Laser – Fire Suppression?

New Home Forum Mostly Printed CNC – MPCNC Advice – MPCNC Laser – Fire Suppression?

This topic contains 4 replies, has 5 voices, and was last updated by  Barry 2 months, 3 weeks ago.

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  • #69745

    Andrew
    Participant

    Okay…I had a major hangup last week when I was using the laser for the first of a four part burn for a sign I am making. About 1 hour in…and the machine froze with the laser on. Okay…I know I am not supposed to ever leave…but I did. I don’t know how lone it was in that position…but there is a nice burnt spot on the “one of a kind” piece of wood I was engraving.

    I am just wondering if someone has installed some sort of fire suppression or a make shift flame/heat detector? I’m not planning on being around the machine for 10+ hours if I am doing a lengthy engrave. My first thought is some of these…

    Rangehood

    But I’m a cheapo. I have an extra Arduino Nano laying around and could wire it to an alarm. the thought is I could hook up a thermister (or something else) and have it monitor heat directly above the bed. If it gets above 130°F the alarm is on and I come running with a fire extinguisher. Not really the “automatic fire suppression” I was hoping for…but I have the parts (except the annoying siren but I figure $10-$20 for a smoke detector that I can hack and make work for my situation)

    Has anyone done anything worth sharing?

    -A

    #69747

    Mike Atencio
    Participant

    Welllll. First off, you should be able to pause the machine when you aren’t able to babysit it. And as you found out, you can’t leave these machines to run unattended. You’re not fixing the problem with an extinguisher/ alarm and eventually you’ll burn something down or at least damage it (as in this case). It’s either babysit the machine or pause it until you can come back and sit.

    That or don’t take on a job you can’t complete. Pretty simple choices. Sorry your wood was damaged. That sucks. Even the big, commercial CNC machines costing mega bucks aren’t ever left unattended. Building alarms are going to give you a false sense of security so please don’t risk everything you own going that route. It’s just not worth it.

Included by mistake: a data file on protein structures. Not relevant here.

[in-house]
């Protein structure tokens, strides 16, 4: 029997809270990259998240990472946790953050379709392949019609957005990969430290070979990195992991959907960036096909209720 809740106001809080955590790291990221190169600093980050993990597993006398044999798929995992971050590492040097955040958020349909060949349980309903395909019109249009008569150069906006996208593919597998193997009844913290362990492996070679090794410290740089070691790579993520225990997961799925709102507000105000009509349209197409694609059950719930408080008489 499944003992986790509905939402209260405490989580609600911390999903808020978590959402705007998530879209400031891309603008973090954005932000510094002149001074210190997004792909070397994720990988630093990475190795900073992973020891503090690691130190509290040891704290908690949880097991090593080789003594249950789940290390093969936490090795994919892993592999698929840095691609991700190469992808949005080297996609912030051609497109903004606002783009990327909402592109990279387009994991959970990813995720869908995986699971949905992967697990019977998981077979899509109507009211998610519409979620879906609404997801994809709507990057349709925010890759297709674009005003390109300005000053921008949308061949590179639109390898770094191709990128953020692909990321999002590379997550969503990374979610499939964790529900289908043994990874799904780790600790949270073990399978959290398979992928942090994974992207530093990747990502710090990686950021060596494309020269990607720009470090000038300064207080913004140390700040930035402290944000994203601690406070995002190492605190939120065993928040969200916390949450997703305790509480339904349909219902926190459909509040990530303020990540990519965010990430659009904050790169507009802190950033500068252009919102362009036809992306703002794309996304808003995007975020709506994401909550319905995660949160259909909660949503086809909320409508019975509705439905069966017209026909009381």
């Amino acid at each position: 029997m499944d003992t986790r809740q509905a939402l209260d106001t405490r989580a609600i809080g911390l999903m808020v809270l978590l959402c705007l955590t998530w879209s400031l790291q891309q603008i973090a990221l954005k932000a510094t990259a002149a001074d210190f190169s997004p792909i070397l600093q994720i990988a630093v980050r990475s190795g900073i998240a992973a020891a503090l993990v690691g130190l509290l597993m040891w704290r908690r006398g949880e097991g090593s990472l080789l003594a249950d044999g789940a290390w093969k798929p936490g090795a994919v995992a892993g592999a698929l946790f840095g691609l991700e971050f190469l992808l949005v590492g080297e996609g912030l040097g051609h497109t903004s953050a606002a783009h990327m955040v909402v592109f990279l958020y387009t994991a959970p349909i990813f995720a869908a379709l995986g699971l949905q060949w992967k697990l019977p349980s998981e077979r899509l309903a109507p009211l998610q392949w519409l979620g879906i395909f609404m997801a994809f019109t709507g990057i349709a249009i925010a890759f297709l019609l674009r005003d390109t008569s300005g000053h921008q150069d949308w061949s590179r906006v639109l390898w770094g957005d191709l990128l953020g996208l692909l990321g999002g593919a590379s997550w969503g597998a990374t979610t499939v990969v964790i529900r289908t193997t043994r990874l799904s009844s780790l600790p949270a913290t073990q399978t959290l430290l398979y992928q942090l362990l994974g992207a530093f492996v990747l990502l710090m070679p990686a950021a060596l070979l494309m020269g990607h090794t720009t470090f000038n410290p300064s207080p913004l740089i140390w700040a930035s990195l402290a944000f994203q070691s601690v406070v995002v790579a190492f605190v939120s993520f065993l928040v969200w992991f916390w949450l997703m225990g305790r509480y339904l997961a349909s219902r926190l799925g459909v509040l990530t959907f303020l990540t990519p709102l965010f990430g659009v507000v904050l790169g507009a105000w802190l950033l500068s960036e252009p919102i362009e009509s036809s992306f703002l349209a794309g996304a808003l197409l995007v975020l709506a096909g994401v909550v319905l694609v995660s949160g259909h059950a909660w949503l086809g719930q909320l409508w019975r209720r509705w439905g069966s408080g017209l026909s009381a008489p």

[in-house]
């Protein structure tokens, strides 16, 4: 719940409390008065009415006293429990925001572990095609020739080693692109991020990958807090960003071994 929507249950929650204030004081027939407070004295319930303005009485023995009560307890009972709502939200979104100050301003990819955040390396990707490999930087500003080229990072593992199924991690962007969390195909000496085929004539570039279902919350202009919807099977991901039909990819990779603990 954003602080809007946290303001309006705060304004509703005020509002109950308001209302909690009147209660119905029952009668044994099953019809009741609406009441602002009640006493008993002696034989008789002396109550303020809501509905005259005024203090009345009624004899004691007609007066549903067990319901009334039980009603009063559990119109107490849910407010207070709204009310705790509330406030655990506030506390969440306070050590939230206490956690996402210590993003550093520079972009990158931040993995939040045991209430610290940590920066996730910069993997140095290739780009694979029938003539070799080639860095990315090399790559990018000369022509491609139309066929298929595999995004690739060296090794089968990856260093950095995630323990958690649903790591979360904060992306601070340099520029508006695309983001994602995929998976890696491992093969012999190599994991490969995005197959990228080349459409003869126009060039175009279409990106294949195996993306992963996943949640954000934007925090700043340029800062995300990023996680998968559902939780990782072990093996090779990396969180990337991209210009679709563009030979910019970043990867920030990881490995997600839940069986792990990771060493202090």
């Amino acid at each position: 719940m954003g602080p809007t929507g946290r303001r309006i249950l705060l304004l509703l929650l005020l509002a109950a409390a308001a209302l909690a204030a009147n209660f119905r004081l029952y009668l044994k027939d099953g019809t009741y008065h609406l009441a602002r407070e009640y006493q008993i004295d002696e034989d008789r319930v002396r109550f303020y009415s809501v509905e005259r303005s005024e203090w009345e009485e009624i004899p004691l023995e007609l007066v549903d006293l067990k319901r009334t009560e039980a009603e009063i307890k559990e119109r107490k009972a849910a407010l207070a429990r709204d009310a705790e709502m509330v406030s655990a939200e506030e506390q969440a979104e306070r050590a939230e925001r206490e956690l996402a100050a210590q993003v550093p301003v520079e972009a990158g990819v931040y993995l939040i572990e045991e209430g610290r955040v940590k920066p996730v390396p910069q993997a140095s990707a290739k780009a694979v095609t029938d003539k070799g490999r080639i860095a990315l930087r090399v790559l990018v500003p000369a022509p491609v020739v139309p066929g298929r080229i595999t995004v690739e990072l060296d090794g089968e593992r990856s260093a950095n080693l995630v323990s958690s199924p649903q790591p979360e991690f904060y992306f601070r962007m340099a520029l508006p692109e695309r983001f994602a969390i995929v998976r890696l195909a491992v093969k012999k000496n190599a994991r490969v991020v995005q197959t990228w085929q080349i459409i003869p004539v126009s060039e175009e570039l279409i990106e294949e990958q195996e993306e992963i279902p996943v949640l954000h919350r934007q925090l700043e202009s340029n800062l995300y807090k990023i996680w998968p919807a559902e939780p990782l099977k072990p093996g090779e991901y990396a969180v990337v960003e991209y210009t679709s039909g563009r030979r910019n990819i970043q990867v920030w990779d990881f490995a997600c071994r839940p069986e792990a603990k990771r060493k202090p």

1 user thanked author for this post.
    #69768

    Dui, ni shuo de dui
    Participant

    Yeah, you can’t ever know what might go wrong.

    For instance, what if your alarm system fails for some random reason?

    It could be a nice addition, I mean that obviously couldn’t hurt and it might be useful in case you need to go to the toilet or have to leave for a very short period of time, but never get too confident about it.

    For instance, I’ve tested my machine as a 3D printer for already 4-5 months and it has been 100% reliable so far, but I still don’t trust it enough to leave it printing overnight or whenever I’m not in the house. I would even trust it less if it was in milling or laser cut configuration.

    Aside from those considerations, building a fire detector is actually not very easy. You obviously cannot trigger it with smoke, since it will not work fine with laser fumes, I’m pretty sure you can’t use light either, for the same reasons. So that leaves you with heat, but I wonder where you should put the sensor in this case. If you put it on the tool head there is a chance that it won’t get triggered because the fire can catch at some point but then the head will continue to move to another place to continue the cut and might not come back to this point. In which case the fire will have time to grow quite a lot until it finally triggers the thing, if it doesn’t destroy its wiring before or mess up with something else.

    Aside form image recognition with a camera, I can’t think of anything that could work reliably.

    #69773

    Shorty
    Participant

    Can use a fridge thermometer as heat sensor and audible alarm:

    https://www.amazon.com/gp/product/B01BMNTVQM/ref=ox_sc_act_title_1?smid=A2M0C6B6THUIWT&psc=1

    #69779

    Barry
    Participant

    We have had fires before, and not the just “hey look smoke” kinds of fires.  Don’t leave it unattended for more than a few minutes.  That’s all it takes.

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